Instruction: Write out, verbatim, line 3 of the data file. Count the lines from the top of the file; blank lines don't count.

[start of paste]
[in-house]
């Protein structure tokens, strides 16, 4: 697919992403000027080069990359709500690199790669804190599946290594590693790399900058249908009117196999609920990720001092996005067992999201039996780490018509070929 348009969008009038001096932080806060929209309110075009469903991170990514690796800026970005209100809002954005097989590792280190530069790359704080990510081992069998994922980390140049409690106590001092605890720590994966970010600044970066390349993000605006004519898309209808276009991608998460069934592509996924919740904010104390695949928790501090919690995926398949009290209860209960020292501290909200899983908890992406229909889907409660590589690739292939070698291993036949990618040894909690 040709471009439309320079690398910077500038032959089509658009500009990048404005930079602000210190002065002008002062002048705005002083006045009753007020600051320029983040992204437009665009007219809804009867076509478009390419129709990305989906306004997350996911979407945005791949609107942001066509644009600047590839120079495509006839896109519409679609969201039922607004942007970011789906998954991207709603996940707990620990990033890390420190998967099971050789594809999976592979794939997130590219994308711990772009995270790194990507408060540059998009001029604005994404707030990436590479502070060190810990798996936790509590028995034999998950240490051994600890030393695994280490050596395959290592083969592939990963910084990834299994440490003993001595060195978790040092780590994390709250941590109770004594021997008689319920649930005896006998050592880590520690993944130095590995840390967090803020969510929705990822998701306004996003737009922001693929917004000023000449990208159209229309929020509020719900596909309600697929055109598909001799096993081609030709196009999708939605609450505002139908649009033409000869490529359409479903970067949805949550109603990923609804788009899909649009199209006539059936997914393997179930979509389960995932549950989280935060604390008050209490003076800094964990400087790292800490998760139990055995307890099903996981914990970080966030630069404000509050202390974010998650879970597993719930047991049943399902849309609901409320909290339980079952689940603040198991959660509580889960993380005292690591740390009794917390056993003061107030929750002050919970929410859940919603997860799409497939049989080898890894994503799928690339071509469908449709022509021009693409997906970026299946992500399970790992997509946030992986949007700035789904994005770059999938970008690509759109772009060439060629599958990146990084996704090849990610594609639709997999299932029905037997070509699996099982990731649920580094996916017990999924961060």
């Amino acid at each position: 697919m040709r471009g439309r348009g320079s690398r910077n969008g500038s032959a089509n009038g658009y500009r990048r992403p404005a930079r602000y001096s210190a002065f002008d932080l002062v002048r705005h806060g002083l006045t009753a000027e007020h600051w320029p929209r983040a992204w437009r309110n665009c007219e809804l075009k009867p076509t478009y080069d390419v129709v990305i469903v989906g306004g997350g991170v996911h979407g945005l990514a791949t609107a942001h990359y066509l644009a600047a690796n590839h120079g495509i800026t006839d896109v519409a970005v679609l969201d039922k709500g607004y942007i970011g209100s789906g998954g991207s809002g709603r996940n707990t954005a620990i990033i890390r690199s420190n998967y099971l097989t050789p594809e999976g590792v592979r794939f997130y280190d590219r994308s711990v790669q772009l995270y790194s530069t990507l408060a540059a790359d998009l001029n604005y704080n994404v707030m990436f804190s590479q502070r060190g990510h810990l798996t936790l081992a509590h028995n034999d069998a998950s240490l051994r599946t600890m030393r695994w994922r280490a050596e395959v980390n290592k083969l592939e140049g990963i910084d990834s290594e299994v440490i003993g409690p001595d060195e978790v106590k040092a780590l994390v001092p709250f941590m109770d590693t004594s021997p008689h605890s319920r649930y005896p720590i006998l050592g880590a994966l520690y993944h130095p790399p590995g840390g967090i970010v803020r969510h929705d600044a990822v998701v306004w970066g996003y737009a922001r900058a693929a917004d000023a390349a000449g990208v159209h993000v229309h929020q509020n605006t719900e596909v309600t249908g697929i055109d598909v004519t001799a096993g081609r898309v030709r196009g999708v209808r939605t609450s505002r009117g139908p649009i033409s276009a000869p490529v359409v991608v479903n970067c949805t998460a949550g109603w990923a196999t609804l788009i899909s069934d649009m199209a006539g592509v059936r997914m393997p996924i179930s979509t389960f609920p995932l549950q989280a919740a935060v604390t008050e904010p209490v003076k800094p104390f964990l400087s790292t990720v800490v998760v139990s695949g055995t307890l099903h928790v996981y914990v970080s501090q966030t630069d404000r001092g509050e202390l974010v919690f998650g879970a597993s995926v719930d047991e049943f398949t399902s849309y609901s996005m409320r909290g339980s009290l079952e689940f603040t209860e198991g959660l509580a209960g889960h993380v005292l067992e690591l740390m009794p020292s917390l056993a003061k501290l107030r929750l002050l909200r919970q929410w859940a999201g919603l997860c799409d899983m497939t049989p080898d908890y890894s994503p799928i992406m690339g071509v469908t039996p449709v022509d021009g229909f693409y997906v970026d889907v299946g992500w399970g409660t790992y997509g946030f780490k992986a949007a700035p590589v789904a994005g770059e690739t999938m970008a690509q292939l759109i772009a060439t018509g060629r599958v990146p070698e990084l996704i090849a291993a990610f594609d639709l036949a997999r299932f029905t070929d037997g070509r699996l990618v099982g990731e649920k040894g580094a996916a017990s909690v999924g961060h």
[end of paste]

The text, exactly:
């Amino acid at each position: 697919m040709r471009g439309r348009g320079s690398r910077n969008g500038s032959a089509n009038g658009y500009r990048r992403p404005a930079r602000y001096s210190a002065f002008d932080l002062v002048r705005h806060g002083l006045t009753a000027e007020h600051w320029p929209r983040a992204w437009r309110n665009c007219e809804l075009k009867p076509t478009y080069d390419v129709v990305i469903v989906g306004g997350g991170v996911h979407g945005l990514a791949t609107a942001h990359y066509l644009a600047a690796n590839h120079g495509i800026t006839d896109v519409a970005v679609l969201d039922k709500g607004y942007i970011g209100s789906g998954g991207s809002g709603r996940n707990t954005a620990i990033i890390r690199s420190n998967y099971l097989t050789p594809e999976g590792v592979r794939f997130y280190d590219r994308s711990v790669q772009l995270y790194s530069t990507l408060a540059a790359d998009l001029n604005y704080n994404v707030m990436f804190s590479q502070r060190g990510h810990l798996t936790l081992a509590h028995n034999d069998a998950s240490l051994r599946t600890m030393r695994w994922r280490a050596e395959v980390n290592k083969l592939e140049g990963i910084d990834s290594e299994v440490i003993g409690p001595d060195e978790v106590k040092a780590l994390v001092p709250f941590m109770d590693t004594s021997p008689h605890s319920r649930y005896p720590i006998l050592g880590a994966l520690y993944h130095p790399p590995g840390g967090i970010v803020r969510h929705d600044a990822v998701v306004w970066g996003y737009a922001r900058a693929a917004d000023a390349a000449g990208v159209h993000v229309h929020q509020n605006t719900e596909v309600t249908g697929i055109d598909v004519t001799a096993g081609r898309v030709r196009g999708v209808r939605t609450s505002r009117g139908p649009i033409s276009a000869p490529v359409v991608v479903n970067c949805t998460a949550g109603w990923a196999t609804l788009i899909s069934d649009m199209a006539g592509v059936r997914m393997p996924i179930s979509t389960f609920p995932l549950q989280a919740a935060v604390t008050e904010p209490v003076k800094p104390f964990l400087s790292t990720v800490v998760v139990s695949g055995t307890l099903h928790v996981y914990v970080s501090q966030t630069d404000r001092g509050e202390l974010v919690f998650g879970a597993s995926v719930d047991e049943f398949t399902s849309y609901s996005m409320r909290g339980s009290l079952e689940f603040t209860e198991g959660l509580a209960g889960h993380v005292l067992e690591l740390m009794p020292s917390l056993a003061k501290l107030r929750l002050l909200r919970q929410w859940a999201g919603l997860c799409d899983m497939t049989p080898d908890y890894s994503p799928i992406m690339g071509v469908t039996p449709v022509d021009g229909f693409y997906v970026d889907v299946g992500w399970g409660t790992y997509g946030f780490k992986a949007a700035p590589v789904a994005g770059e690739t999938m970008a690509q292939l759109i772009a060439t018509g060629r599958v990146p070698e990084l996704i090849a291993a990610f594609d639709l036949a997999r299932f029905t070929d037997g070509r699996l990618v099982g990731e649920k040894g580094a996916a017990s909690v999924g961060h």